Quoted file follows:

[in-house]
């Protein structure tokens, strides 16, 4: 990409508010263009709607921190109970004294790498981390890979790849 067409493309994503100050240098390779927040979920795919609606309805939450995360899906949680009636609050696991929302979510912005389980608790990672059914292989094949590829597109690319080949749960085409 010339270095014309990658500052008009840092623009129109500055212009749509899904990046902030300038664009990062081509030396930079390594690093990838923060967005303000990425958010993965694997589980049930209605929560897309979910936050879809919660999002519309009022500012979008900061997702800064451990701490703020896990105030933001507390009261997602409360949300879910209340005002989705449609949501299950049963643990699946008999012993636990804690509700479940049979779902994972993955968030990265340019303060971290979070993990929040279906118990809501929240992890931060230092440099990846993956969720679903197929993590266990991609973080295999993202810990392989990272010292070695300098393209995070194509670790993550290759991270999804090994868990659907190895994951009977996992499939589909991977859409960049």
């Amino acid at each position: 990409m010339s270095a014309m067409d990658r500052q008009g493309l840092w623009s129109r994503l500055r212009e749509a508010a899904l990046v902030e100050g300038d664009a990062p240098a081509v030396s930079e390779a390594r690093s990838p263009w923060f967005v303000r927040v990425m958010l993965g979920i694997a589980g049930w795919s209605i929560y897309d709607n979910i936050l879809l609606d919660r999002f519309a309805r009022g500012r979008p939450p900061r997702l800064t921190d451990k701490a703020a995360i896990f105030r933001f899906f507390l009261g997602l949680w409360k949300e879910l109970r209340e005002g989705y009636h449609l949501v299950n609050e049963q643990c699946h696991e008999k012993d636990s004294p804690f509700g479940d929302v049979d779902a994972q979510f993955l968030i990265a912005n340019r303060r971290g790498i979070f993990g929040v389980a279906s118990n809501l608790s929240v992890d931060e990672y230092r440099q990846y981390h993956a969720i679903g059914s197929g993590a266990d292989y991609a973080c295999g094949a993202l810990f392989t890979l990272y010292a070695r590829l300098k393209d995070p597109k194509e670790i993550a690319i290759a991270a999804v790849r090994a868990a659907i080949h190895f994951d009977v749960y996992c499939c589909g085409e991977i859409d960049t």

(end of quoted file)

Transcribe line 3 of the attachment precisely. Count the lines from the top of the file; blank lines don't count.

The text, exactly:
């Amino acid at each position: 990409m010339s270095a014309m067409d990658r500052q008009g493309l840092w623009s129109r994503l500055r212009e749509a508010a899904l990046v902030e100050g300038d664009a990062p240098a081509v030396s930079e390779a390594r690093s990838p263009w923060f967005v303000r927040v990425m958010l993965g979920i694997a589980g049930w795919s209605i929560y897309d709607n979910i936050l879809l609606d919660r999002f519309a309805r009022g500012r979008p939450p900061r997702l800064t921190d451990k701490a703020a995360i896990f105030r933001f899906f507390l009261g997602l949680w409360k949300e879910l109970r209340e005002g989705y009636h449609l949501v299950n609050e049963q643990c699946h696991e008999k012993d636990s004294p804690f509700g479940d929302v049979d779902a994972q979510f993955l968030i990265a912005n340019r303060r971290g790498i979070f993990g929040v389980a279906s118990n809501l608790s929240v992890d931060e990672y230092r440099q990846y981390h993956a969720i679903g059914s197929g993590a266990d292989y991609a973080c295999g094949a993202l810990f392989t890979l990272y010292a070695r590829l300098k393209d995070p597109k194509e670790i993550a690319i290759a991270a999804v790849r090994a868990a659907i080949h190895f994951d009977v749960y996992c499939c589909g085409e991977i859409d960049t």